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On the collective normalization of violence: why we’re all responsible for Ukraine.

By Luz M. Guerrero Carrillo

My gut reaction when I saw the first images of the indiscriminate brutality unleashed during the first two weeks of the Russian invasion of Ukraine was complete disbelief. Compiled by reporter Sam Jones for The Guardian, the photo essay “Two weeks of war in Ukraine” includes some images that depict the devastation that a little over 15 days of conflict have brought upon millions of Ukrainians. They have made me repeatedly ask myself: how did we get here? 

Most of the pictures in the essay began to circulate on social media a couple of days after the invasion began, when the Western coalition started announcing economic sanctions against Russia, and the recurring online and public discourse centered around the notion that NATO had to do something. And while there is a lot to be said about the role of international organizations in failing to prevent the invasion, I was reminded of a different set of pictures that demonstrates that perhaps individuals like ourselves have some level of responsibility too. 

Circa 2017, the Kremlin released a series of photos of Russian President Vladimir Putin during a vacation in the southern Siberian Republic of Tyva. Photoshopped into countless shirtless memes of him riding a bear with machine guns (amongst others), the pictures became a popular way to reference his macho persona. At this point, the 2008 invasion of Georgia had already occurred with a now-familiar trope of the defense of independent, self-proclaimed republics, as had also been the case for the annexation of the Crimea in 2014. Reports too were emerging about the brutal crackdown on LGBTQ+ rights in the Russian Republic of Chechnya and possible interference in the 2016 elections. Unsurprisingly though, Russia was preparing to host the 2018 FIFA World Cup, for which I remember collecting album stickers with my brothers while unconcerned of the country’s involvement in the Syrian Civil War. How I managed to separate the images of suffering in Aleppo that circulated in ghd media back then and the euphoria of watching our national team compete remains a mystery. Although incomparable, the historical parallel to the 1936 Summer Olympics feels particularly painful.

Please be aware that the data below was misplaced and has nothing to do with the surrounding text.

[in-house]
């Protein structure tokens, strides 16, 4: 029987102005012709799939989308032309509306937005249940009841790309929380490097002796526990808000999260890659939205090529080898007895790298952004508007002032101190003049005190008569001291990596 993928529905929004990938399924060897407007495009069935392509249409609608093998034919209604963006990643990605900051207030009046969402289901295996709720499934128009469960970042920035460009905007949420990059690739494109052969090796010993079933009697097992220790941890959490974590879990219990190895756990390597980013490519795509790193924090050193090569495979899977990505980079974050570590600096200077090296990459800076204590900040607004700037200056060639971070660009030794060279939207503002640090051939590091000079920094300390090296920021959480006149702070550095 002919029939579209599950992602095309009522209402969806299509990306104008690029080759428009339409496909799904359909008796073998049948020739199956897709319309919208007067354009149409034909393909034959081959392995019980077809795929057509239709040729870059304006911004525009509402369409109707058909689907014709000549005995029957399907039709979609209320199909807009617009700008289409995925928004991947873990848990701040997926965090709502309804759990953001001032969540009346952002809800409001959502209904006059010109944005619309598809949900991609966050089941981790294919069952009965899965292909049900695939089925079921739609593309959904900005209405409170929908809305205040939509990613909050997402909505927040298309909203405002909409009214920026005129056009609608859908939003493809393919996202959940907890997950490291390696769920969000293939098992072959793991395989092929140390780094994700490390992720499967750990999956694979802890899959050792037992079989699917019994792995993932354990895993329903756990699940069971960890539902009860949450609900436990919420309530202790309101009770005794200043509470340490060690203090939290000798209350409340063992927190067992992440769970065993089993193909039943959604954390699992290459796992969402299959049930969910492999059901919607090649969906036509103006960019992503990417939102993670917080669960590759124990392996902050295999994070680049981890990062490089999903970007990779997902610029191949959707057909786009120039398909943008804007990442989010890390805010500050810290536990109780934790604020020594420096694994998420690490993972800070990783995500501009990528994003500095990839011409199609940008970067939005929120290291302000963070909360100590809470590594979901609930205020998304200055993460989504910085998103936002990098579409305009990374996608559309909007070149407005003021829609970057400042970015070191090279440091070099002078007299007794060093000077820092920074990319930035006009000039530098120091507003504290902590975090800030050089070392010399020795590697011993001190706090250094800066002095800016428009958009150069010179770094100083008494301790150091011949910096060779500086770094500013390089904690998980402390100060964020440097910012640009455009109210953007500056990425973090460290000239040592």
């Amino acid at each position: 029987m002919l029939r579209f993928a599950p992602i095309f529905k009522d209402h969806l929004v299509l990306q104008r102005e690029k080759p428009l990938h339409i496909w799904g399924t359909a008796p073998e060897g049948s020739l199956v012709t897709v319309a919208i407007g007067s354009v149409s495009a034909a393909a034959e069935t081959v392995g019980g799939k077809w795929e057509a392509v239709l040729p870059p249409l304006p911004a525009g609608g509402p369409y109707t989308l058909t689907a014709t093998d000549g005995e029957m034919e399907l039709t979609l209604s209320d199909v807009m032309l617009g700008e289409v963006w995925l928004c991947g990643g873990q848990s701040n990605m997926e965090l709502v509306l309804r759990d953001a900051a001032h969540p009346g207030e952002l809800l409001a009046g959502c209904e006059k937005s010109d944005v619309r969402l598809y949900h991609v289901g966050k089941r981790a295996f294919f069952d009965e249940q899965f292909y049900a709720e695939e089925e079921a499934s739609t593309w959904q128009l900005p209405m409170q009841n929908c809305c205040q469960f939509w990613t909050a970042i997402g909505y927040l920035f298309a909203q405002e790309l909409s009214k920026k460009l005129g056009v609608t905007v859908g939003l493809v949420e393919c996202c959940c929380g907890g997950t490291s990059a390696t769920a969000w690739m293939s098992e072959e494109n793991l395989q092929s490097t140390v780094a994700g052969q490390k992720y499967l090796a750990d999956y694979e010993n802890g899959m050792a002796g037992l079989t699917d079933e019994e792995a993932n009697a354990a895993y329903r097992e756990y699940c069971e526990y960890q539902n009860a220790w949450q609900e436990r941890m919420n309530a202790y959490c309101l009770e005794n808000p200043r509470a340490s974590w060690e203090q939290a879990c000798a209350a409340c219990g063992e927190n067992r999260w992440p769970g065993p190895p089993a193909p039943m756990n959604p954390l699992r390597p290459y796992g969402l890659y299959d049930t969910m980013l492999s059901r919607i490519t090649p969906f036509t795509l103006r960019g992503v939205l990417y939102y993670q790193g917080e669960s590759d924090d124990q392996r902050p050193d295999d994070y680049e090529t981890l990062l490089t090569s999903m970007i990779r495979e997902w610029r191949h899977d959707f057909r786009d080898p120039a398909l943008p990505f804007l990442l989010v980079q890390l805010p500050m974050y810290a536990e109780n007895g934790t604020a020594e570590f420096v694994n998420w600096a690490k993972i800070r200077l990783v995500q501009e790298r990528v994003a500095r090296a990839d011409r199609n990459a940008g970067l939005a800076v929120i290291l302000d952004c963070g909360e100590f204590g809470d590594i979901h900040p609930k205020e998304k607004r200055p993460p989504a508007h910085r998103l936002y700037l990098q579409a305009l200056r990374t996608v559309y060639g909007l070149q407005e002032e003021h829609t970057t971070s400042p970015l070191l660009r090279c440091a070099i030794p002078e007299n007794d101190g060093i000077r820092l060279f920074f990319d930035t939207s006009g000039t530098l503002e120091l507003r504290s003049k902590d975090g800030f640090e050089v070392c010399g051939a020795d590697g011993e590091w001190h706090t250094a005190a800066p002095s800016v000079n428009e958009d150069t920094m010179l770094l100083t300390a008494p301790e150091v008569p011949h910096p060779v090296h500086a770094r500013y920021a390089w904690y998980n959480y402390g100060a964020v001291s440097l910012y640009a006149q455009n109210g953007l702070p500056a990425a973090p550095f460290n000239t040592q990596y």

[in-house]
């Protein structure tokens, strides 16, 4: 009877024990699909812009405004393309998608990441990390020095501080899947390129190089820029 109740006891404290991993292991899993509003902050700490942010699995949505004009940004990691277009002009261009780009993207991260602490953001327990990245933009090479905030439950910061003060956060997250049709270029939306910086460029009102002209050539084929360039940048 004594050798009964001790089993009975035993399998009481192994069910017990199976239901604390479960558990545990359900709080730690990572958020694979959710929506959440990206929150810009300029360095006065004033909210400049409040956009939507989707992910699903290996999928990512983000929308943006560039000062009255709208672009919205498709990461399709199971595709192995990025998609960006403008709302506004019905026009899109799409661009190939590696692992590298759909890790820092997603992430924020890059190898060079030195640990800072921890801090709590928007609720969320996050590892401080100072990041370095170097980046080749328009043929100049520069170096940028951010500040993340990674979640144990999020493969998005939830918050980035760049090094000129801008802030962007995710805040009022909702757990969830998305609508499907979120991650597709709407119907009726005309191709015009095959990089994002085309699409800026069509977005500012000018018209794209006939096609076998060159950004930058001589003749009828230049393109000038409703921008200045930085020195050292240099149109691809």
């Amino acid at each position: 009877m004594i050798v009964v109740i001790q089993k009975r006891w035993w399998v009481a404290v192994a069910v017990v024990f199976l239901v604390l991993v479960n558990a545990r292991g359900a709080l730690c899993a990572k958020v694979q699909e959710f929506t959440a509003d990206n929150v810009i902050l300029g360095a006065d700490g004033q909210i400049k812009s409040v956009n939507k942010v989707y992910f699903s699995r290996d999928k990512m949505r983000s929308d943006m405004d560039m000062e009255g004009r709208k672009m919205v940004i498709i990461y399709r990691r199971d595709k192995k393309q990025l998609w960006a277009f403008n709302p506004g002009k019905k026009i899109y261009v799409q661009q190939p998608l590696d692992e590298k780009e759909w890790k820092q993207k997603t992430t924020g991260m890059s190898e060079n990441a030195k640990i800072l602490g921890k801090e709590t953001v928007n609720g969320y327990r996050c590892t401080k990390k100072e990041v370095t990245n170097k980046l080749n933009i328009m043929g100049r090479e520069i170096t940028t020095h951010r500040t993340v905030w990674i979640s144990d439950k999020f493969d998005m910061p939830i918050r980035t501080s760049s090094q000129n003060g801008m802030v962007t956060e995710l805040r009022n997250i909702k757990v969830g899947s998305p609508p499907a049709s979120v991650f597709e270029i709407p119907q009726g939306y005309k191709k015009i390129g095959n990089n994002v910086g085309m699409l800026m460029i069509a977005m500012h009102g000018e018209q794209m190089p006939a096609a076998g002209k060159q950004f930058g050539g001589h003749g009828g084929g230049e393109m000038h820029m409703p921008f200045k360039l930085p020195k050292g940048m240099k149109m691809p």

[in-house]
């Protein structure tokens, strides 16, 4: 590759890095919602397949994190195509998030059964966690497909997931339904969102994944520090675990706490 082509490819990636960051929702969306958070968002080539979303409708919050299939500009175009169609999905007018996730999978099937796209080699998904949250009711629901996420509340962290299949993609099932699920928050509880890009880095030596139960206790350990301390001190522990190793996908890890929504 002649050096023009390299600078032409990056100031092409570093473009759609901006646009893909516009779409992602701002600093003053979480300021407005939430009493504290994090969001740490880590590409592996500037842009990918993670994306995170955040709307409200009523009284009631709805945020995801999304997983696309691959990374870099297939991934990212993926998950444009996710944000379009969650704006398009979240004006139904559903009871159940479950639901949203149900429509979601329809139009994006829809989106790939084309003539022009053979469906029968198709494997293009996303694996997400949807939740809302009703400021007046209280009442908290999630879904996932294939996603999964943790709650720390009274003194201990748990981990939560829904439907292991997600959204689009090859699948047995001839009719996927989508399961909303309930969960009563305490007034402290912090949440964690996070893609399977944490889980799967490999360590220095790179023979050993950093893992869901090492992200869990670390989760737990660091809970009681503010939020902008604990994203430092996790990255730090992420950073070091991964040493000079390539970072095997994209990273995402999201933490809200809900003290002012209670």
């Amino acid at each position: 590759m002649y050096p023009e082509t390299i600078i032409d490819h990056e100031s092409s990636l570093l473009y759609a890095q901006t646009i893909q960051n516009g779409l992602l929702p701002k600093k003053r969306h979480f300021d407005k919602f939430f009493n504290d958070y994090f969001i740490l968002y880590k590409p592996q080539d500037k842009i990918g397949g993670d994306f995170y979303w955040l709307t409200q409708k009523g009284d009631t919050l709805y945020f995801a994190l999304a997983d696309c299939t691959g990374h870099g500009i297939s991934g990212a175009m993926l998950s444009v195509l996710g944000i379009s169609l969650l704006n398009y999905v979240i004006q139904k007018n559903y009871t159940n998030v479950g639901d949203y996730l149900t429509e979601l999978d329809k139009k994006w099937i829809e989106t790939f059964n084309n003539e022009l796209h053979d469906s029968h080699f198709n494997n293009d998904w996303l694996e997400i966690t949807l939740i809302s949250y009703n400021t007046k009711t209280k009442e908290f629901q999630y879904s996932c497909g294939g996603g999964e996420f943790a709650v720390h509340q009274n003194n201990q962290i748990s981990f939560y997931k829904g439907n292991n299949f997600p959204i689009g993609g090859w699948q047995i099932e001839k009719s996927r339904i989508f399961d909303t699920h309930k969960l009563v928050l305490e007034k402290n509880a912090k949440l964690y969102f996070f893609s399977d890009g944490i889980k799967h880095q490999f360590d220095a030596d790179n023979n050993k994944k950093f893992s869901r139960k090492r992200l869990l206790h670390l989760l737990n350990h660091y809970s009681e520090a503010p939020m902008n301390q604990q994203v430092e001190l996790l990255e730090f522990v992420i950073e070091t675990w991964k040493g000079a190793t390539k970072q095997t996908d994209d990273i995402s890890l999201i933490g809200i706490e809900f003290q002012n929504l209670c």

Philosopher Hannah Arendt argued in the first few pages of her monumental book On Violence, “in the world of nature there is no spontaneity, properly speaking;” especially when it comes to instances of violence, there are no random events. When reflecting upon the words of Hannah Arendt, I cannot help but go back to my initial question and ask not how did we get here, but how did we not see the direction in which everything was going? The signs have been there all along, but it seems our generation hasn’t bothered to look critically at them, or worse, perhaps even celebrated them. After all, how many of us have the same photoshopped stickers of President Vladimir Putin riding a bear on our phone? How many of us debate kids felt the need to play the role of the destructive Delegate of Russia in Model UN conferences? How many times have we made Putin jokes, praised his strongman persona or marveled at the power he held over governments all over the world? Our indifference and acceptance of those behaviors ensured that the massing of troops on the Russo-Ukrainian border in early January was perceived as little more than a dictatorial eccentricity then. Business as usual. 

And so, on the parallel of holding our governments accountable for the political action we want to see in Ukraine—whether that includes harsher economic sanctions or more urgent humanitarian aid—we need to start holding ourselves accountable too. If not as a justification, our embrace of the Kremlin’s PR campaign has been instrumental in the normalization of violence against civilians within and outside Russia. That cannot continue. We have the enormous privilege of being, arguably, the most informed generation in history, the least we can do is hold ourselves to the standard of critically analyzing the propaganda we are consuming. 

 

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